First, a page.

Wednesday, September 07, 2016

Understanding Millennials by Marcela Miguel Berland and Frank Gómez

Aside from having two of my own, I'm acquiring all kinds of information and respect for millennials that I'm beginning to post to this blog. This just came into my inbox. You're thoughts appreciated, btw.  As with any post, feel free to comment.


Understanding Millennials

By Marcela Miguel Berland and Frank Gómez | Transmitted on 9/7/16

Princeton, NJ [CapitalWirePR] September 7, 2016 – The largest generation, most ethnically and racially diverse, politically and religiously unaffiliated, concerned about their financial future, social media- addicted and high tech savvy.  These are some of the characteristics of millennials.  A generation that has created its own imprint and path.

Millennials are without a doubt the number one target and dream of most CMOs in America.  And if politicians are paying any attention, they should be aiming to gathering their support as well.

Here are a few facts that will help you understand this complex and often misunderstood generation:

Minority Reigns

Millennials represent a quarter of the total U.S. population, over 83.1 million people between the ages of 20 and 35.  They are also the most diverse group, with 43percent being non-white, the highest percentage of any other generation (21percent are Hispanic; 13 percent Black; 6 percent Asian; and 3 percent other).  And – get this – one-fourth of millennials speak a language other than English at home!

True Believers

A recent study conducted by Edelman Intelligence found that the vast majority believes their American dream is possible.  And it is not about money.  Yes, they are dreamers in the real sense of the word.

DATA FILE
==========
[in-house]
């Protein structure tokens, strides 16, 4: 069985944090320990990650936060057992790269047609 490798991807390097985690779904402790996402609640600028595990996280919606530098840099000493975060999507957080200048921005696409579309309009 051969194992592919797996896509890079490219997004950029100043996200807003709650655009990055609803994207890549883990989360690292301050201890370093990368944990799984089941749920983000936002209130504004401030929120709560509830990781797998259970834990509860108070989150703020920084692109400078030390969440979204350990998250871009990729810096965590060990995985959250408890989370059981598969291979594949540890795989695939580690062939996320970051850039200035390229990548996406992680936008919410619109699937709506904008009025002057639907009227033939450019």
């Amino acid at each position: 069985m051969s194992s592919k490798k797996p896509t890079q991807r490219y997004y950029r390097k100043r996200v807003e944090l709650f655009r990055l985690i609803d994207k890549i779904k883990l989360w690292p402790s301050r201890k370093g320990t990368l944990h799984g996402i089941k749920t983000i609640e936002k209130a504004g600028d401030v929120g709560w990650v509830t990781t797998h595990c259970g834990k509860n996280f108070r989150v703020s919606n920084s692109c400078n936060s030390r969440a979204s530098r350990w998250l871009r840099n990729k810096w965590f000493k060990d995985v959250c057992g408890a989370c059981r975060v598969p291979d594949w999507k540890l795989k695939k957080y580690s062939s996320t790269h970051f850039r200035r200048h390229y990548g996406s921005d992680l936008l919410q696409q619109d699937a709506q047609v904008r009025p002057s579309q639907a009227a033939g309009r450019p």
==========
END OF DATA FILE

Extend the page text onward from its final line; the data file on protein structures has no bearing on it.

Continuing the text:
The Edelman Intelligence study also indicates that many millennials think their children will be better off than them. Six in ten believe their children will be more successful than they are. This sentiment is particularly strong among Latinos (75%) vs. white millennials (58%).

Debt and Uncertainty about Retirement Keep Millennials Up at Night

Millennials worry about retirement;but they are not saving for the long term.  Only 40% report saving actively for the long term and 25% say they over-spend regularly.

At the same time, they feel overwhelmed by things that are “out of their control.”  Debt is a big concern for millennials.  Nearly half (46%) say that debt stands in the way of their investing or saving, and 58% worry about how to manage their money. Their concern about retirement and debt may be a reason why they don’t shy away from help.  Three in four believe that good money management would give their family a better future.

The Ultimate Connectors

Millennials are always connected.  Anyone who is a millennial or has one at home can attest to that. I have two millennial children.  Both are avid consumers of news via social media and both spend a tremendous amount of time glued to their phone and  computer.